This is where we get ourselves into trouble, especially in our Christian walks. We can just assume everybody is who they are. And here’s what I mean: We can easily assume people are [presently] who they have always been. And we can also assume that who they are now is who they always will be. We often fail to take the process of time and change into account.
I’ve heard it said that most people overestimate what they can do in a year, and under-estimate what they can do in 5 years.
We want things fast, we want them now, and we don’t like waiting.
But discipleship is a long-game. God is in it for the long-haul. At the moment of salvation, we are justified in His sight forever because of Jesus, and then He sets about changing us…and it's usually a long, slow journey.
On the whole, we need a better understanding of sanctification. While there are numerous ways to define this word, the most simplistic is just to say, “the process through which God changes us to be more and more like Jesus.”
To be sanctified means that God the Holy Spirit has breathed faith into our hearts, He has given us a desire to repent of our sins and trust in Jesus, and now we are learning how to follow Him. The Holy Spirit is at work within our hearts and minds making us holy.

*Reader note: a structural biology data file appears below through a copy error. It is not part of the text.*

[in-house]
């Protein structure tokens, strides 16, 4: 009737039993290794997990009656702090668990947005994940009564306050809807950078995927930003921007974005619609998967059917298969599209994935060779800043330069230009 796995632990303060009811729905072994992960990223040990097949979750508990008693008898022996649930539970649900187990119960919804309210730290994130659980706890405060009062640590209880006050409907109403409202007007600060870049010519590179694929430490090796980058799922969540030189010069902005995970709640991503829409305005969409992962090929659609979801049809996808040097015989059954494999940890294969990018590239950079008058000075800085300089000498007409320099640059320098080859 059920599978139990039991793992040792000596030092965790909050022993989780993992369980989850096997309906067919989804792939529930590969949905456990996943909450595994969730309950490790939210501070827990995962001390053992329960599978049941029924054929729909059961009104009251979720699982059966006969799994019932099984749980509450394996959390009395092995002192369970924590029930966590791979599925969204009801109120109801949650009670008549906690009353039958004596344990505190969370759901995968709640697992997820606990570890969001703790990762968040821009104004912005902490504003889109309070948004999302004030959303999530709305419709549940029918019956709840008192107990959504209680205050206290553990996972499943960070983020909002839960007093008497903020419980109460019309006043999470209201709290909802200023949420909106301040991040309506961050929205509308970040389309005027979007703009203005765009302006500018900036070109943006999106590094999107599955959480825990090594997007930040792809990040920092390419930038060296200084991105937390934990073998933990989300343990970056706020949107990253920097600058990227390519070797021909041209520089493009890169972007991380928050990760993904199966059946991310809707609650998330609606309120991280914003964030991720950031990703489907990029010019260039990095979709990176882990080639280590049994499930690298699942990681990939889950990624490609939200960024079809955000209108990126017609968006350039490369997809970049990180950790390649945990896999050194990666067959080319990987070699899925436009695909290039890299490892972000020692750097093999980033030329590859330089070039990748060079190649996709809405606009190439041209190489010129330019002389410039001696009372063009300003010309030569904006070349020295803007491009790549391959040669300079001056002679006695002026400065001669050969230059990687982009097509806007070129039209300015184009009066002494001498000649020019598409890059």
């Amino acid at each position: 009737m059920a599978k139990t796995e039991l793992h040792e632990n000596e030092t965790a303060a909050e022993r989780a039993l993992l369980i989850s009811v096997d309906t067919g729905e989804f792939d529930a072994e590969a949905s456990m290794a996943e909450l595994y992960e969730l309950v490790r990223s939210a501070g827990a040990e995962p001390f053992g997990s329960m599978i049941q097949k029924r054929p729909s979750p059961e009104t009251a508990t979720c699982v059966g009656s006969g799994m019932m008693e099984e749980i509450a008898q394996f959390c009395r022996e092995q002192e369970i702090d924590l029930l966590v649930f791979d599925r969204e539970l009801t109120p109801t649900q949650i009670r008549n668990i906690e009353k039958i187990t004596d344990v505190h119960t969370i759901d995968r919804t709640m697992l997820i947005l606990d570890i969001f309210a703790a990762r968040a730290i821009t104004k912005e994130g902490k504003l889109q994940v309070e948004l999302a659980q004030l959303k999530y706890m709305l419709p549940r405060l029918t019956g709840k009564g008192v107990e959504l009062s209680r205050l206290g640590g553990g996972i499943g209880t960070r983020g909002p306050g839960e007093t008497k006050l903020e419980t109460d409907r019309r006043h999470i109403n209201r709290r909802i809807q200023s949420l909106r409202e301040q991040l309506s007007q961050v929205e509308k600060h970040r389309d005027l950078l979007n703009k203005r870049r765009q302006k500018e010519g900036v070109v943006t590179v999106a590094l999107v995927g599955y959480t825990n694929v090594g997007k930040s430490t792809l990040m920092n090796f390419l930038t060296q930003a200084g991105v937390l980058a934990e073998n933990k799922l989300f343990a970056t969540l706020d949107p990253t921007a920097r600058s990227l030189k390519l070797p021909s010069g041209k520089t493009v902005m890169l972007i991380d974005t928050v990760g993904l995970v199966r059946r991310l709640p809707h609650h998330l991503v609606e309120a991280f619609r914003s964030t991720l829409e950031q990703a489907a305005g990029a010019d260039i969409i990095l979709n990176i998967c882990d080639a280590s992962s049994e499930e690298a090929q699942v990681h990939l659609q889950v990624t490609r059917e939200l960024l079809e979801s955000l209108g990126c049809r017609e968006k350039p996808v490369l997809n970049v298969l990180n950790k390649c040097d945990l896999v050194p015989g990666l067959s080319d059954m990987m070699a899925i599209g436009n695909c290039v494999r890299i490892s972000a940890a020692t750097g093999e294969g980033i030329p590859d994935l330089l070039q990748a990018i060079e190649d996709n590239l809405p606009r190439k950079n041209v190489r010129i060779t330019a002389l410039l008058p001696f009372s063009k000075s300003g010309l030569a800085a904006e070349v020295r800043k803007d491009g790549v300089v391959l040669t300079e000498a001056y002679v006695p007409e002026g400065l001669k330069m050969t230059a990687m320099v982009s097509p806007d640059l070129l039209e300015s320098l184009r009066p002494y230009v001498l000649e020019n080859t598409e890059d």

Key word: Making; as in, process/time/ not all at once.
David Powlison gives a really helpful explanation saying,
“Becoming more holy does not mean that you become [super-spiritual], ghostly, and detached from the storms of life. It means you are becoming a wiser human being. You are learning how to deal well with your money, your sexuality, your job. You are becoming a better friend and family member. When you talk, your words communicate good sense, more gravitas, more joy, more reality. You are learning to pray honestly, bringing Who God is to the reality of human need.” (14).
Sanctification is a beautiful process where God is at work teaching us His Word; but not just in our minds. He is teaching His Word in our hearts, our emotions, our words, our feelings, our anxieties, our failures, our fears, our hopes, and our dreams.
God intends that every single part of our lives be shaped by His good and perfect Word.
Sanctification looks like a husband that intentionally steers clear of an unnecessary argument with his wife because he's been down that road before. He knows that no good thing comes from unnecessary battles. He knows that "his anger doesn't produce God's righteousness" (James 1:19). He knows "a harsh word stirs up envy, but a kind word turns away wrath" (Prov. 15:1)
That’s what sanctification is. And that’s why it takes time. We have a lot of parts to our lives. We are complex beings. But God is patient. He gives grace for the task. He partners with us and leads the way.